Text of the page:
Linghan was thin, in bad condition and had lost sight in both eyes when he was found in the wild. Snow leopards, which have evolved to live in harsh mountainous terrain, are a vulnerable species, with only up to 6,500 remaining in the wild. Each and every member of this species is crucially important, and Linghan's health and well-being will be greatly improved now that he has better vision.

Click here to see a video and photos of Linghan with his medical team!

Cataracts

Here in the U.S., we tend to see cataract surgery as an almost inevitable part of getting older. But elsewhere in the world, millions of people are blind because of cataracts, a clouding of the lenses of the eye primarily caused by aging.

For a person with cataracts, the world looks blurry, dim and drab. It's one of the easiest degenerative diseases to correct -- a simple surgery can make everything clear and vibrantly coloured once again. As Thanksgiving Day approaches, Dr. Feldman is more mindful than ever of reasons we should all be grateful, including our vision.

"We are incredibly fortunate to live in a country where treatment for diseases like cataracts is so readily available and affordable. Keep up with your regular eye exams and don't take the health of your eyes for granted!"

Concussions

Concussions have been in the news a lot lately and most of us have a basic idea of what they are. But what you don't hear about very often is that as many as 8 out of 10 people have vision problems after a blow to the head. How come? Concussions cause the vestibular system -- which controls balance, spatial recognition and motion coordination -- to malfunction. This makes the brain rely more on the eyes to compensate, often resulting in blurred vision, difficulty focusing, sensitivity to light and eye pain. These problems usually go away with some time and rest. If not, it's best to seek some medical advice. Just one more reason to take extra care if you've suffered a potential concussion!

Contact Lenses That Zoom

Would You Believe? Contact lenses that zoom when you blink twice!

It sounds like science fiction -- a contact lens that zooms on your command. But scientists at UC San Diego have actually made such a thing reality. The soft lenses respond to the electricity produced by specific eye movements, changing their focal length depending on the signals generated. And it works whether the user can see or not. Researchers believe it could be used in the future for visual prostheses, adjustable glasses and remotely operated robotics.

They might also be fun used in a James Bond movie or a TV detective show. Zoom! Enhance!

Contacts vs. Glasses: What's Better for Active Kids?

Contact lenses offer a number of advantages for children and teens who play sports. Wearing eyeglasses -- even impact-resistant lenses -- can pose a risk, as the frames may break during contact sports and possibly cause an eye injury. Also, the lenses of sport eyeglasses or safety glasses can sometimes fog up, affecting vision and performance.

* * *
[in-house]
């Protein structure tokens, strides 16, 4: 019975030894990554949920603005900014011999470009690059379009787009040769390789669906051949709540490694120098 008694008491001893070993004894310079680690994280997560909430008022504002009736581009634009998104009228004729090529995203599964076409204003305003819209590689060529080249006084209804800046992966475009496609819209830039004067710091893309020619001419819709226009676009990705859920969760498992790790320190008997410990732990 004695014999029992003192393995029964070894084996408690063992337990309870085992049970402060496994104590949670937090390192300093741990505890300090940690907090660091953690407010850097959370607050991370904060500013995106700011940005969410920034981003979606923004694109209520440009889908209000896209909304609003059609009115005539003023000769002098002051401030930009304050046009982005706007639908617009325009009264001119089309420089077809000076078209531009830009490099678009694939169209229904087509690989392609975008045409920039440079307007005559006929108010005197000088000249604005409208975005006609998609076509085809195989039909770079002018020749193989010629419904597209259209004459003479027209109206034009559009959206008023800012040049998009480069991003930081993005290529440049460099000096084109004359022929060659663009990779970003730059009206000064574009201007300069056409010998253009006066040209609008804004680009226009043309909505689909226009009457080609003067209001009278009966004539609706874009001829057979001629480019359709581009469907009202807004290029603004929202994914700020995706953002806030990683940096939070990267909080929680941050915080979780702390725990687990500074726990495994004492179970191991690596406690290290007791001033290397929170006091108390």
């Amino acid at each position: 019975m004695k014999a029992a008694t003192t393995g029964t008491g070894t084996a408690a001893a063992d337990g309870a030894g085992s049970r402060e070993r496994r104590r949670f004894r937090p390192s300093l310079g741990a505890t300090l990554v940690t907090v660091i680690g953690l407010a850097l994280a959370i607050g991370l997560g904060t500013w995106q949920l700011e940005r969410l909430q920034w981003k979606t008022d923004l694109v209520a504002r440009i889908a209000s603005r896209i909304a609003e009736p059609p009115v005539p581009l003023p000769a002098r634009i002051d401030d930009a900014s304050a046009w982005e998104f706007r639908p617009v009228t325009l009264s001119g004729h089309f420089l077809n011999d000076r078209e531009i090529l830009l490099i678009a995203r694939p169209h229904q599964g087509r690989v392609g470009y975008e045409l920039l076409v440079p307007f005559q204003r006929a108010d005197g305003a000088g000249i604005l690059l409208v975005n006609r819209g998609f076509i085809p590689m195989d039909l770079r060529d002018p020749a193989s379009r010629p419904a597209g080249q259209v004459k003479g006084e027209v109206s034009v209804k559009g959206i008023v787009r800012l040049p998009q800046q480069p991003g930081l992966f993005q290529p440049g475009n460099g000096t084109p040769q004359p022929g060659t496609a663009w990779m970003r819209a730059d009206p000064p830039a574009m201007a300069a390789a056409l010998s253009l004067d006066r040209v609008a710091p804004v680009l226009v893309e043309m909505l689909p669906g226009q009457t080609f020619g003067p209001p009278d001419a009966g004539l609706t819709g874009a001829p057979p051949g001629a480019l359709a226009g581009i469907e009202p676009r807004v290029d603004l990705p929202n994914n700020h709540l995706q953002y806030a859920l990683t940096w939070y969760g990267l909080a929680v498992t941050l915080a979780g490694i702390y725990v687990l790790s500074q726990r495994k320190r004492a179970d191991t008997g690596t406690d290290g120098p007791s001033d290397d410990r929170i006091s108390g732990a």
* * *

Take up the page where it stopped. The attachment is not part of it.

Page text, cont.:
Sport contact lenses eliminate these problems and provide other benefits as well, including better peripheral vision that enables a child to react faster to other players and objects approaching from the side. Contact lenses also remain more stable when running and jumping.

"How old does a child need to be to wear contacts? That's one question I hear a lot, especially from parents here in San Diego, where playing sports and being active is such a big part of the lifestyle," says Sandy T. Feldman MD, Medical Director of Clearview Eye & Laser Medical Center. "The good news is that children as young as 8 can successfully wear contacts, as long as they are responsible enough to clean and store them properly."

Bionic Eye

A team of researchers at the University of Minnesota has taken a bold step towards creating a 'bionic eye' that could someday help blind people see or sighted people see better. Using a multimaterial 3D printer, they printed light receptors on a domed surface -- something that has never been done before.

'Bionic eyes' are usually thought of as science fiction, but now we are closer than ever before to making them a reality!

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LASIK is a medical procedure with risks involved and isn’t right for everyone. Individual results may vary. Talk to your eye doctor and consider both the risks and benefits before having the procedure. Additional information can be found at our website or at fda.gov. the material contained on this site is for informational purposes only and is not intended to be a substitute for professional medical advice, diagnosis, or treatment. Always seek the advice of your physician or other qualified health care provider.